A young dinosaur (Littlefoot) finds himself alone after his mother dies fighting a viscous dinosaur. In her dying words, she tells him to find the Great Valley. Along with his new friends, Littlefoot sets off on a journey while being hunted by the same viscous dinosaur who killed his mother.

                                    The Land Before Time demonstrates that, even when someone in your family dies, they are still with you in your heart, and you’ll be brave enough to move forward.

                                    18. The Jungle Book: Be thankful for what you have and you’ll be happy.

                                      Mowgli is an abandoned child raised in the jungle by wolves, where he is threatened by the man-eating tiger Shere Khan. After being forced from his family (the wolves) he sets off on a quest to find the man village. With the assistance of his friends, he is able to brave the perils of the jungle and confront Shere Khan.

                                      In the film, Mowgli doesn’t obsess over the things or life that he does not have. Instead, he appreciates everything around him and uses the environment to his advantage. Cherish what you have and utilize them wisely.

                                      19. Kubo and the Two Strings: You are the editor of your own life, write your own story and edit it often.

                                        Kubo’s journey starts when he accidentally summons evil spirits of his mother’s past. On the run and aided by his friends Monkey and Beetle, Kubo must battle gods and monsters. Aided by a magical instrument, Kubo fights his evil grandfather and discovers the mystery of his deceased father.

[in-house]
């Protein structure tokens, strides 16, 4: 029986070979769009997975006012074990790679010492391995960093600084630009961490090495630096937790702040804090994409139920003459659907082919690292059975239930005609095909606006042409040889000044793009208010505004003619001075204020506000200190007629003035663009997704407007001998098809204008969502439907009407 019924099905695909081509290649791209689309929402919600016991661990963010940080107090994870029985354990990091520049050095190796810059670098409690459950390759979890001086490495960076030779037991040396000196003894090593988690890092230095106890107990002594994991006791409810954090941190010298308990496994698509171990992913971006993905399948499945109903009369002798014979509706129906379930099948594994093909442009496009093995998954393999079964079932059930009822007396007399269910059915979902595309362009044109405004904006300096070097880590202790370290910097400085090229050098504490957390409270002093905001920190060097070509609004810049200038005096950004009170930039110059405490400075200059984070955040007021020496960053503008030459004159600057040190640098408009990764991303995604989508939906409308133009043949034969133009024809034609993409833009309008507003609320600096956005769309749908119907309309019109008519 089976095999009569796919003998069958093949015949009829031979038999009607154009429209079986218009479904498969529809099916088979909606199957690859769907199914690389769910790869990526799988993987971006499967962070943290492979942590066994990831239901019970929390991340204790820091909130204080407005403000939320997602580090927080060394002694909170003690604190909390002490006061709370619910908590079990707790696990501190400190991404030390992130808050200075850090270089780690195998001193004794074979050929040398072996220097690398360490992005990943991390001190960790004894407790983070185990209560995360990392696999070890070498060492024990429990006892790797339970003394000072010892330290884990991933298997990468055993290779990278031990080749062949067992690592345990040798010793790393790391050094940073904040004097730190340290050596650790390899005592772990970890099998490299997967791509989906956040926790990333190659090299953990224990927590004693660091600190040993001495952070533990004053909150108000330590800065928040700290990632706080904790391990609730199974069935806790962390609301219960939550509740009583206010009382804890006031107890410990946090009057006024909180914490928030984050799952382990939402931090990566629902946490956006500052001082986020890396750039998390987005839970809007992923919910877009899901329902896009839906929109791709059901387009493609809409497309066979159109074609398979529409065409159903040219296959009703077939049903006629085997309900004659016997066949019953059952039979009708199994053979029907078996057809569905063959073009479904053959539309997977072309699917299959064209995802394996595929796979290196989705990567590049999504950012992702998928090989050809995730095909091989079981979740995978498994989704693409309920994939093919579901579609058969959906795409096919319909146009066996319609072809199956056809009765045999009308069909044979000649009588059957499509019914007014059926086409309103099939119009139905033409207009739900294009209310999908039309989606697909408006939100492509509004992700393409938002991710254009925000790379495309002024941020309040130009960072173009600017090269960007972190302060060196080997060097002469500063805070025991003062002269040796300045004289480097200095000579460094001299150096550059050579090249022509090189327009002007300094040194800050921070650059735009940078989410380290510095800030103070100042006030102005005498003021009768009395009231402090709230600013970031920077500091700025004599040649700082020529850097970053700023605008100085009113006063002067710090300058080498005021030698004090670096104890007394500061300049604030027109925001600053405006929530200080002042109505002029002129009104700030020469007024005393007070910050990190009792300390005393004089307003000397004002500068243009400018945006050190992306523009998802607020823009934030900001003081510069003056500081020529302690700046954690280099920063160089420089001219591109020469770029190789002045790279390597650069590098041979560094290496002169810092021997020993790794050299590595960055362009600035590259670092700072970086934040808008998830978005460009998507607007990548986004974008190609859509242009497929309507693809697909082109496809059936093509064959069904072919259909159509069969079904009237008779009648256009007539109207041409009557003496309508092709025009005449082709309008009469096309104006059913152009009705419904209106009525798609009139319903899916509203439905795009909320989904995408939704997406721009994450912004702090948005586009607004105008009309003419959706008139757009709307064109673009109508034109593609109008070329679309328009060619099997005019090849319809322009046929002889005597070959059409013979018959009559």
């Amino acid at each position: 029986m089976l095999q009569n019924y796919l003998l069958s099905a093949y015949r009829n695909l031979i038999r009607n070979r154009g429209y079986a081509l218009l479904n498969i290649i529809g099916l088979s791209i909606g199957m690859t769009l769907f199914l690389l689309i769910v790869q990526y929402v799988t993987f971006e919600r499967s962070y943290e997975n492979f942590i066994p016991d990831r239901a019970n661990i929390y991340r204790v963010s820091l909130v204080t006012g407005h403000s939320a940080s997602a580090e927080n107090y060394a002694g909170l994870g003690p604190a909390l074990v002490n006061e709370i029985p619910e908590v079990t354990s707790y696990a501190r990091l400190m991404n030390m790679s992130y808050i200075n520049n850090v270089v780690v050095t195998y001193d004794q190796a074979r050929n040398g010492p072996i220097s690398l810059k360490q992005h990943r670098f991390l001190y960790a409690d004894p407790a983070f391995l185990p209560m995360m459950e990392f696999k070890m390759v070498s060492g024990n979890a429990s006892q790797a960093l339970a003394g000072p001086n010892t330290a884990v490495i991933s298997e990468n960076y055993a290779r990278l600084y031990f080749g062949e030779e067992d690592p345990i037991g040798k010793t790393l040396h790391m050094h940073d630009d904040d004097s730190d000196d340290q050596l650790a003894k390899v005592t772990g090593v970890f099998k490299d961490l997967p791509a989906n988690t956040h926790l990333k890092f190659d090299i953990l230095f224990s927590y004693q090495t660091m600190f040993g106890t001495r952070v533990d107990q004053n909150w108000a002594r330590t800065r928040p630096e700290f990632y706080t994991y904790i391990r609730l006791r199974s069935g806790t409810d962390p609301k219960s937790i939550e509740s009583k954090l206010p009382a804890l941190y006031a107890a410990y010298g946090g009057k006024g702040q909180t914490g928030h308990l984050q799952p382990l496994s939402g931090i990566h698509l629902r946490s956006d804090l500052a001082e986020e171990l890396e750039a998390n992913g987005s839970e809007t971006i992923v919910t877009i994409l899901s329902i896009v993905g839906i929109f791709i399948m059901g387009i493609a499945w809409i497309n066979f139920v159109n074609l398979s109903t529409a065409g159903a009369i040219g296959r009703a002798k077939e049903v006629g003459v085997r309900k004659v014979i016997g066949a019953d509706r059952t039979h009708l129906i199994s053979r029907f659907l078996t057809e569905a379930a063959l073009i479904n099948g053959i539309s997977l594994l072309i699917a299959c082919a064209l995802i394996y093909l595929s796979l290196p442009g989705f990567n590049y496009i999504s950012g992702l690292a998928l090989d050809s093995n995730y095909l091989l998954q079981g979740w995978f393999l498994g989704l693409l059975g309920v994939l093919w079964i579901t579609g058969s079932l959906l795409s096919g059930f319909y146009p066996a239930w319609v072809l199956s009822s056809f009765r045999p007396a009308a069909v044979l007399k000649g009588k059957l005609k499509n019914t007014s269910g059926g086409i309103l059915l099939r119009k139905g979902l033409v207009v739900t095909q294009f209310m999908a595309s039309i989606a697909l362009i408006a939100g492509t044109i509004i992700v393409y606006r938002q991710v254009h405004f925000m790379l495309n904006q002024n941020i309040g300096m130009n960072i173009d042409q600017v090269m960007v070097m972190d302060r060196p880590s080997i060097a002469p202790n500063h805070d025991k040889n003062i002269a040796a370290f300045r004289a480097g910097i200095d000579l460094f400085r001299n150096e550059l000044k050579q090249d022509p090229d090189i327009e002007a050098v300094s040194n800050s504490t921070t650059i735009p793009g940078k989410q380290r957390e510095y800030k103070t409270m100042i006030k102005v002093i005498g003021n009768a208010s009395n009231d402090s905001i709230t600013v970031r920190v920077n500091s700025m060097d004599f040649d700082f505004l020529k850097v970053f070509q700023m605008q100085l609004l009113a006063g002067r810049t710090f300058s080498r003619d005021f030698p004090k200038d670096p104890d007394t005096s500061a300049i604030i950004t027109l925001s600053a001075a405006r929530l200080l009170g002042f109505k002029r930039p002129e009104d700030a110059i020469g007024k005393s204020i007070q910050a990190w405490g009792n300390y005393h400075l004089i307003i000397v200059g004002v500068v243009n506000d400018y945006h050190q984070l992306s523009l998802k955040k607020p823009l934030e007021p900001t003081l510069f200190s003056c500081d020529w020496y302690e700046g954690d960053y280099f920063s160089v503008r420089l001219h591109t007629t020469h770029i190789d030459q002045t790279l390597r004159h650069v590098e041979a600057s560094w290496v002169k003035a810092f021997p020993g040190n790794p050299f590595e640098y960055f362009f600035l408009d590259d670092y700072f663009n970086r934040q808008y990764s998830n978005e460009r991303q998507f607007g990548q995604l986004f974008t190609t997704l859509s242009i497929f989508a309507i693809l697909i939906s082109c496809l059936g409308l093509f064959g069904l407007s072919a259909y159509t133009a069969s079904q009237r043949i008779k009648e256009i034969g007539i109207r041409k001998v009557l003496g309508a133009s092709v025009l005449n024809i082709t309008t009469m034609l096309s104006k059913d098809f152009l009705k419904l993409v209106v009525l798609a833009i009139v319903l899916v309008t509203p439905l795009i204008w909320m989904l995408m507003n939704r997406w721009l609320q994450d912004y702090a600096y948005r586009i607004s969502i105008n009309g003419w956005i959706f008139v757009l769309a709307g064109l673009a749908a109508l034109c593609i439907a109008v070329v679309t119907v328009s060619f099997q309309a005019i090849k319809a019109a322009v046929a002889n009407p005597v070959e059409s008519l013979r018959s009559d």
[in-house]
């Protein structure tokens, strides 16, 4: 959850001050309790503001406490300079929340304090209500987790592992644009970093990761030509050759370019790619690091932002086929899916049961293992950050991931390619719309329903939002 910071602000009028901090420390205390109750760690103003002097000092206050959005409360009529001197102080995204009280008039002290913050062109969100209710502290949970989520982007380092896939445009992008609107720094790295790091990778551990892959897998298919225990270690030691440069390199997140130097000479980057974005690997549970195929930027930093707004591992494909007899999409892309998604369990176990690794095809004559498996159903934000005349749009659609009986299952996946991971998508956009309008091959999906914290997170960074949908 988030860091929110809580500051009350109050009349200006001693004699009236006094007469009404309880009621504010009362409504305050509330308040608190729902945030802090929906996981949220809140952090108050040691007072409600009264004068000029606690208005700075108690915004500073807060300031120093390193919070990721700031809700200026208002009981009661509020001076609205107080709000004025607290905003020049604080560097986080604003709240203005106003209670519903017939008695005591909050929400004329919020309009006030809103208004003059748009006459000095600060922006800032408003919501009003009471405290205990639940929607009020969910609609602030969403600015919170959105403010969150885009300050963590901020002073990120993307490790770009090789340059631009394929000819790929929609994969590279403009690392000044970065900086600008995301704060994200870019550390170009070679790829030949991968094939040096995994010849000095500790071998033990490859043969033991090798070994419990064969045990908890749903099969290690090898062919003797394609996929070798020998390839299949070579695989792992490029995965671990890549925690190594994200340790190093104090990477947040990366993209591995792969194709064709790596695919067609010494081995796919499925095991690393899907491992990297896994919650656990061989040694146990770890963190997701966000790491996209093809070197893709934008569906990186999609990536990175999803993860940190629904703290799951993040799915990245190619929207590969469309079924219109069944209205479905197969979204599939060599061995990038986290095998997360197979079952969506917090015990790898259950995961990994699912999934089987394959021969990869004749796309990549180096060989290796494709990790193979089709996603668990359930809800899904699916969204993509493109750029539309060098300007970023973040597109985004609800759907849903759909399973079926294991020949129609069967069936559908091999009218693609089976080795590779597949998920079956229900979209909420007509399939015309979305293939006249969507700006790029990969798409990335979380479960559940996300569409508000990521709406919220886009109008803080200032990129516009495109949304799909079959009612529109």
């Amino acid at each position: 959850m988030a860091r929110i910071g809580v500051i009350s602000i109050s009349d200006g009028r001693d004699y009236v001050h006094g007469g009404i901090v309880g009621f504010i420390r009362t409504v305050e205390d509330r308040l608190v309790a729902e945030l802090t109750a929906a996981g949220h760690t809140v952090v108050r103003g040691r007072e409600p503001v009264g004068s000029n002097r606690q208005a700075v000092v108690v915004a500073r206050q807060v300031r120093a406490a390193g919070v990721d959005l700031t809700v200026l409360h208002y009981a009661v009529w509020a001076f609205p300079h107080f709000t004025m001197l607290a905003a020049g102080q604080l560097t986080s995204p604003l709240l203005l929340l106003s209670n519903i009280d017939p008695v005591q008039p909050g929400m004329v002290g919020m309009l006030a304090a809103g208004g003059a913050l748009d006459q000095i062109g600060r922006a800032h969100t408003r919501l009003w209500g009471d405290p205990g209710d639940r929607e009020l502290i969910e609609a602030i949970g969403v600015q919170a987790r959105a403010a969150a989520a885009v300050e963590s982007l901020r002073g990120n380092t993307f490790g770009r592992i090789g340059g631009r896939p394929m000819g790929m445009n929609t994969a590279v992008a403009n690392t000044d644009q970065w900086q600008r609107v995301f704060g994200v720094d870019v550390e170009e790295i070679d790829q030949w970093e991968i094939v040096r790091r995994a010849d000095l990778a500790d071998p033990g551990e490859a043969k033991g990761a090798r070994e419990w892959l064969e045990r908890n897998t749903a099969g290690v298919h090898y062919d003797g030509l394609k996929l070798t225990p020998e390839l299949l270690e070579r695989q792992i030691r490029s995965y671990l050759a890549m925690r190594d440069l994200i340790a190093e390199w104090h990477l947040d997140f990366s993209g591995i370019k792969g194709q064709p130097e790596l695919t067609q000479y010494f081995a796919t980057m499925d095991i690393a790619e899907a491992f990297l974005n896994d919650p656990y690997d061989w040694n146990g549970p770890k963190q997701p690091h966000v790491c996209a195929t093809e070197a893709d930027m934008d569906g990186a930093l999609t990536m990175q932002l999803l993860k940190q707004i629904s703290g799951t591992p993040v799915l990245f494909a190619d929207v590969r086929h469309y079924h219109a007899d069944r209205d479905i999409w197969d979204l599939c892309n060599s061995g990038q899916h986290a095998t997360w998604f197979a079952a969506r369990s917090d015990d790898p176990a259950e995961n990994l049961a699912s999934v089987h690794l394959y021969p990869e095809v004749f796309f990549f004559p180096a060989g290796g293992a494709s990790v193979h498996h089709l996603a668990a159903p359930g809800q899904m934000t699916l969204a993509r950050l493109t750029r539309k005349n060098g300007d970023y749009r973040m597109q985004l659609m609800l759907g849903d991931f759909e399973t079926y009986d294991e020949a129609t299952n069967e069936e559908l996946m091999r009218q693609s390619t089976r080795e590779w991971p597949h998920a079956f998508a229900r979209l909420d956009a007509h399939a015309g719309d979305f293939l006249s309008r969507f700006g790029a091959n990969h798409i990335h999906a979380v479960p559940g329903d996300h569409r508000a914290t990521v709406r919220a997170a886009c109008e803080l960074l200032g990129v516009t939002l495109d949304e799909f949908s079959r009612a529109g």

We have the power to write our own story. This is evident when Kubo’s mother tells him of how she was supposed to kill his father. However, she fell in love with him and rewrote her story. She chose to be the sole author of her own story.

                                        20. Trolls: Stop looking for happiness because it’s within everyone of us.

                                          After her friends are taken by an invading Bergen, Princess Poppy sets off on a journey to rescue her friends from the Bergen’s. Poppy is accompanied by the overly-cautious troll Branch, where the unlikely duo not only rescue their friends, but fall in love.

                                          Happiness is inside of us all. We can’t purchase it or even eat it… even if trolls taste good! When the following song (lyrics below) is played, my two-year old daughter immediately recognizes the importance of bringing out happiness in those we love. Opening lyrics for the song True Colors:

                                          You with the sad eyes; don’t be discouraged; oh, I realize; it’s hard to take courage; in a world full of people; you can lose sight of it all; and the darkness inside you; can make you feel so small; but I see your true colors; shining through; I see your true colors; and that’s why I love you; so don’t be afraid to let them show…

                                          I hope you’ll enjoy watching this list of inspiring movies with your children. Pick a few to kickstart your movie marathon for this weekend with your kids!

                                          Reference